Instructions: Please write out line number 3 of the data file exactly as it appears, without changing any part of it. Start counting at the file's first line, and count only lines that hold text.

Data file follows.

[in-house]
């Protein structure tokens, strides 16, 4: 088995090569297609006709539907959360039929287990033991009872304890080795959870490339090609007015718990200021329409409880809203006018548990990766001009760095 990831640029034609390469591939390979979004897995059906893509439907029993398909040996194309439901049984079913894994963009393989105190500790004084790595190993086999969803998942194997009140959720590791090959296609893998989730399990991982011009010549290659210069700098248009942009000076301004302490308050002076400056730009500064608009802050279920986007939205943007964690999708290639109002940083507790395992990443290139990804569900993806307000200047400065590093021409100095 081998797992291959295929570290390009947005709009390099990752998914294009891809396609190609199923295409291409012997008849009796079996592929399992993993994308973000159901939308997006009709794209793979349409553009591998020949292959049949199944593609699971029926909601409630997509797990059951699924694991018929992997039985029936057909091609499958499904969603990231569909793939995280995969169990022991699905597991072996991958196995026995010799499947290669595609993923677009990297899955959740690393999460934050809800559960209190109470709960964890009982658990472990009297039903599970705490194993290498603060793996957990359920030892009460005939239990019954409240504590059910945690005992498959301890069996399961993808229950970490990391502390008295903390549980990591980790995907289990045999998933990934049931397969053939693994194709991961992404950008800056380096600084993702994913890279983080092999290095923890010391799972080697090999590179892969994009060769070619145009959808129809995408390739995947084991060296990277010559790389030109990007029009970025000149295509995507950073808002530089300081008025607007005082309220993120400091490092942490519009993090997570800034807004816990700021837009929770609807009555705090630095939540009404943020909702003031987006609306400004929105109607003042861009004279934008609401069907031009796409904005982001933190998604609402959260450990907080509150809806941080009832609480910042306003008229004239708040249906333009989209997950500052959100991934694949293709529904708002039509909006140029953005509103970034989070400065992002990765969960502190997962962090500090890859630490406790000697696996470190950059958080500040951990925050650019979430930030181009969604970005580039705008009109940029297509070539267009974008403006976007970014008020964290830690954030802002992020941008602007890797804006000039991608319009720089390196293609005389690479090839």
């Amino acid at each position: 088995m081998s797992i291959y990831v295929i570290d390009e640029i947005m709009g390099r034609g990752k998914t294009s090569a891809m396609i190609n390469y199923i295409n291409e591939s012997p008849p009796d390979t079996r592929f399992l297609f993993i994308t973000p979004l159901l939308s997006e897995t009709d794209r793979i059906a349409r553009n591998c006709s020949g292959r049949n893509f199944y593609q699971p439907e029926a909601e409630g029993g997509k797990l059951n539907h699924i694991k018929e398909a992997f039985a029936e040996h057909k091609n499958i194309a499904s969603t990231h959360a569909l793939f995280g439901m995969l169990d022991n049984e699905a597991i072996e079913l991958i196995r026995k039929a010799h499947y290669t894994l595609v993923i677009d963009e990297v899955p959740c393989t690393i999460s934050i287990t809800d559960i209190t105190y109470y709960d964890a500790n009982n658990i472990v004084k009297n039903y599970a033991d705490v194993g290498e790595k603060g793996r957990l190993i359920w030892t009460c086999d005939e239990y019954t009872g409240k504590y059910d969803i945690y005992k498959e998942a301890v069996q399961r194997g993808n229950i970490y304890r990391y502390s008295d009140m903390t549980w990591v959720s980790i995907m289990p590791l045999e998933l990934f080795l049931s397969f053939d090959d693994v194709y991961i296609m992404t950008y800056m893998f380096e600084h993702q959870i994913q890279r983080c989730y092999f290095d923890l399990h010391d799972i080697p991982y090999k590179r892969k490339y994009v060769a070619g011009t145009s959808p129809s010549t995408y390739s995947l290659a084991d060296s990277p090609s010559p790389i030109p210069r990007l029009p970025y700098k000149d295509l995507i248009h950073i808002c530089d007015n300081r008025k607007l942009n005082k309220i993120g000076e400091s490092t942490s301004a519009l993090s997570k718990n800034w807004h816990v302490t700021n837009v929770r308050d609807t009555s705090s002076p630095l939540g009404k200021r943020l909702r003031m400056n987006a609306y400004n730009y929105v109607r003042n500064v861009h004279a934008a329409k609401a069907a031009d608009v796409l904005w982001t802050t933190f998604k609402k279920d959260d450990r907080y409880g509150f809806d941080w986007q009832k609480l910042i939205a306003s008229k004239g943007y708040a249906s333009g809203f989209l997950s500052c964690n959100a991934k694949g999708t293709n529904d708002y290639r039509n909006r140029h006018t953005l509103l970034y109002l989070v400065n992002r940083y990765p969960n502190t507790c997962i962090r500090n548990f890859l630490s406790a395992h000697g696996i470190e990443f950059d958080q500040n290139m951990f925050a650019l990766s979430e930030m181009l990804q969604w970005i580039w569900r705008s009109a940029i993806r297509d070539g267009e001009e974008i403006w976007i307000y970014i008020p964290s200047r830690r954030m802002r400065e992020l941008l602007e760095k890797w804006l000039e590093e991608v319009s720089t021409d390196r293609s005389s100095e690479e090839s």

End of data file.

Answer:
């Amino acid at each position: 088995m081998s797992i291959y990831v295929i570290d390009e640029i947005m709009g390099r034609g990752k998914t294009s090569a891809m396609i190609n390469y199923i295409n291409e591939s012997p008849p009796d390979t079996r592929f399992l297609f993993i994308t973000p979004l159901l939308s997006e897995t009709d794209r793979i059906a349409r553009n591998c006709s020949g292959r049949n893509f199944y593609q699971p439907e029926a909601e409630g029993g997509k797990l059951n539907h699924i694991k018929e398909a992997f039985a029936e040996h057909k091609n499958i194309a499904s969603t990231h959360a569909l793939f995280g439901m995969l169990d022991n049984e699905a597991i072996e079913l991958i196995r026995k039929a010799h499947y290669t894994l595609v993923i677009d963009e990297v899955p959740c393989t690393i999460s934050i287990t809800d559960i209190t105190y109470y709960d964890a500790n009982n658990i472990v004084k009297n039903y599970a033991d705490v194993g290498e790595k603060g793996r957990l190993i359920w030892t009460c086999d005939e239990y019954t009872g409240k504590y059910d969803i945690y005992k498959e998942a301890v069996q399961r194997g993808n229950i970490y304890r990391y502390s008295d009140m903390t549980w990591v959720s980790i995907m289990p590791l045999e998933l990934f080795l049931s397969f053939d090959d693994v194709y991961i296609m992404t950008y800056m893998f380096e600084h993702q959870i994913q890279r983080c989730y092999f290095d923890l399990h010391d799972i080697p991982y090999k590179r892969k490339y994009v060769a070619g011009t145009s959808p129809s010549t995408y390739s995947l290659a084991d060296s990277p090609s010559p790389i030109p210069r990007l029009p970025y700098k000149d295509l995507i248009h950073i808002c530089d007015n300081r008025k607007l942009n005082k309220i993120g000076e400091s490092t942490s301004a519009l993090s997570k718990n800034w807004h816990v302490t700021n837009v929770r308050d609807t009555s705090s002076p630095l939540g009404k200021r943020l909702r003031m400056n987006a609306y400004n730009y929105v109607r003042n500064v861009h004279a934008a329409k609401a069907a031009d608009v796409l904005w982001t802050t933190f998604k609402k279920d959260d450990r907080y409880g509150f809806d941080w986007q009832k609480l910042i939205a306003s008229k004239g943007y708040a249906s333009g809203f989209l997950s500052c964690n959100a991934k694949g999708t293709n529904d708002y290639r039509n909006r140029h006018t953005l509103l970034y109002l989070v400065n992002r940083y990765p969960n502190t507790c997962i962090r500090n548990f890859l630490s406790a395992h000697g696996i470190e990443f950059d958080q500040n290139m951990f925050a650019l990766s979430e930030m181009l990804q969604w970005i580039w569900r705008s009109a940029i993806r297509d070539g267009e001009e974008i403006w976007i307000y970014i008020p964290s200047r830690r954030m802002r400065e992020l941008l602007e760095k890797w804006l000039e590093e991608v319009s720089t021409d390196r293609s005389s100095e690479e090839s």